Whoever can make acquiring smartphones more affordable will win the sales game.
Premium moves up the mobile food chain if the consumer palate is any indicator.
In this mobile device mosh pit where value has edged out volume and mass has lost its charm, premium clearly means business.
Analysts expect premium smartphone sales to largely propel growth as shipments of entry-level devices hit the skids.
The Indian smartphone market exited 2022 with 144 million shipments — the lowest since 2019 — declining 10 per cent year-on-year (YoY), reveals data from the International Data Corporation, a market intelligence platform.
This primarily rode on the coat-tails of a 54 per cent YoY decline in the entry-level segment, also known as the mass segment (sub-$150), which shrank to 46 per cent of the market.
As shipments declined overall, the premium segment swelled in 2022.
“The mid-premium and premium price segments of $300-$500 and $500-plus grew by 20 per cent and 55 per cent respectively, while the sub-$300 declined 15 per cent YoY,” says Upasana Joshi, principal analyst-mobile phones, IDC Asia-Pacific.
“The market (for) above $300 (smartphones) is now 16 per cent, compared with 11 per cent a year ago,” she adds.
Analysts ascribe growth in the premium segment to the rising average selling price (ASP) of smartphones. ASP stood at a record $224 last year, rising 18 per cent YoY.
“Over the past few years, the (smartphone) market has predominantly been driven by the upgrade segment. The premium range, especially mid-premium, is emerging as one of the preferred avenues to enter this segment,” says Faisal Kawoosa, founder and chief analyst, Techarc, a research firm.
“The market has somewhat stagnated in terms of volume at 150-155 million units. However, the premium segment is offering growth in terms of value,” he adds.
Launches in the premium segment have gone up, compared to the entry-level or mid-level smartphones.
“Due to lower margins, fewer vendors are keen on launching devices in these segments, compromised for key feature sets with low demand,” says Joshi.
For that reason, companies are focused on the premium segment: they’d rather sell fewer units and earn higher revenue.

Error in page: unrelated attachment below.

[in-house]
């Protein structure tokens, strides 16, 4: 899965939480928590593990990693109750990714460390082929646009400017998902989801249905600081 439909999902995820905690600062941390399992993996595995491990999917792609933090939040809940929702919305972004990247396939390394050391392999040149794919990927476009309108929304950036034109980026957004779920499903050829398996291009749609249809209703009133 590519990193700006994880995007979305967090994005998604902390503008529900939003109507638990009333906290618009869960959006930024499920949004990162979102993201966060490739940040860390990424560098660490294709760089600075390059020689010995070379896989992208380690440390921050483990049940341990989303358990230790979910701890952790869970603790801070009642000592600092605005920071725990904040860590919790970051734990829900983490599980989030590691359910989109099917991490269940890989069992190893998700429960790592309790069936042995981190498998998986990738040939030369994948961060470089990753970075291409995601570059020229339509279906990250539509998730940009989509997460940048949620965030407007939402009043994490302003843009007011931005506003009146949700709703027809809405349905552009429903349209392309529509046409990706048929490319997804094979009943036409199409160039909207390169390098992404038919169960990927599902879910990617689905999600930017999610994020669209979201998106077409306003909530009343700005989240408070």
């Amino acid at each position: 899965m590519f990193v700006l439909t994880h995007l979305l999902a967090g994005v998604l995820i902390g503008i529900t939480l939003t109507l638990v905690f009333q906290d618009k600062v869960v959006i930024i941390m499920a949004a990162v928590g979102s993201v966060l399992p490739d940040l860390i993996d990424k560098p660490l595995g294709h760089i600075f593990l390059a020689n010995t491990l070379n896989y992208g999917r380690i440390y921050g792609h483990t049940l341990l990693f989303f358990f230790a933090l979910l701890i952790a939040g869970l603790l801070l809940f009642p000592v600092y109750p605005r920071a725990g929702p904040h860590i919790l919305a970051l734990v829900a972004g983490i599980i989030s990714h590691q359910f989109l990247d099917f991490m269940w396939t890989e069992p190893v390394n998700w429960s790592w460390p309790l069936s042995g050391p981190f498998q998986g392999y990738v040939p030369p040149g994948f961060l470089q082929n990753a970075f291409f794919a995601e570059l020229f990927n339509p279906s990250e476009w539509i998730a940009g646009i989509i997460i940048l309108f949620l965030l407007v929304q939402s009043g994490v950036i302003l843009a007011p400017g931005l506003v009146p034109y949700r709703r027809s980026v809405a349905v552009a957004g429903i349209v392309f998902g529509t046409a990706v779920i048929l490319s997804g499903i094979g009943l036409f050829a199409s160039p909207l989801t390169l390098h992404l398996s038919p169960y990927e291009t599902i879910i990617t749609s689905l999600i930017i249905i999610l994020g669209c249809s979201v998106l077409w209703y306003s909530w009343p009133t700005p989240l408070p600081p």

Moreover, the availability of easier purchase options like equated monthly instalments (EMIs), cashbacks, and trade-ins have contributed to this paradigm shift.
Apple is on top of the leaderboard, in terms of overall shipment and market share, ahead of Samsung and Oppo — of which OnePlus is a subsidiary.
The Cupertino-headquartered company led in the over-$500 category last year, with a 60 per cent share. In a first, its iPhone 13 became the third-most shipped handset in 2022.
The US firm has been on an incremental path towards cutting a bigger piece of the smartphone pie. Although operational in the country for 25 years, the company has only recently begun to expand its retail footprint in India.
The recent launch of its two retail stores — one in Mumbai’s Bandra Kurla Complex and the second in New Delhi’s Saket — although not likely to have a big impact on overall sales, indicates the company’s ambitions in the Indian market.
The firm’s premium smartphone shipments ballooned from 1 million in 2018 — when it was behind Samsung and Oppo — to reach 4.7 million in 2021, before touching 6.3 million in 2022, according to data from IDC.
In contrast, Samsung’s shipments stood at 2.2 million, while Oppo’s were 1.2 million last year — both commanding a 21 per cent and 12 per cent market share, respectively.
“Many Android brands will try to capture a bigger slice of the premium pie. However, Apple is currently in pole position to grab a much larger base,” says Prachir Singh, senior analyst, Counterpoint Research, a technology market research firm.
Although Apple does not offer any discounts, it has introduced financing options, such as no-cost EMIs, to increase brand reach.
“There will be competition, but Apple is in the lead with its brand image and financing options,” he adds.
To compete with Apple’s brand image, its rivals need to re-strategise. Brands must make their products more aspirational and offer differentiation, say analysts.
Apple’s arch rival Samsung already has an edge in the foldable smartphone category. Of the 144 million shipments in 2022, nearly half a million devices had the foldable form factor — either flip or fold devices, mostly via Samsung.
This year, newcomers like Vivo are also expected to launch a foldable line-up.
China’s Tecno, known for its entry-level offerings, has already taken a plunge with its Phantom V Fold. The device was launched earlier this month at a hefty price tag of Rs 77,777.
Analysts say that proper pricing for foldables will be tricky. The challenges, however, do not end there.
“Foldable smartphones are an interesting as well as a refreshing new form factor. But the sense I am getting from consumers that are using one is that the excitement of using a fold phone is diminishing,” says Kawoosa.
“We are expecting foldables to remain an ultra-niche consumer segment. We are not expecting India to sell more than 375,000 units in 2023,” he adds.
Furthermore, analysts maintain that this new form factor alone cannot give a fillip to the premium market. The premium segment, they say, will expand but cannot be the only growth driver for the smartphone market.
A majority of the market still lies in the sub-$300 category, which is anticipated to remain flat or decline, in 2023.
According to Singh, customers looking to purchase premium smartphones are still price-conscious.
Whoever can make acquiring smartphones more affordable will win the sales game, he says.
“Although volumes for premium smartphones have been on the rise recently, volumes are still low. This segment is a value driver but there is still time for it to become a volume driver,” he observes.
Feature Presentation: Ashish Narsale/Rediff.com
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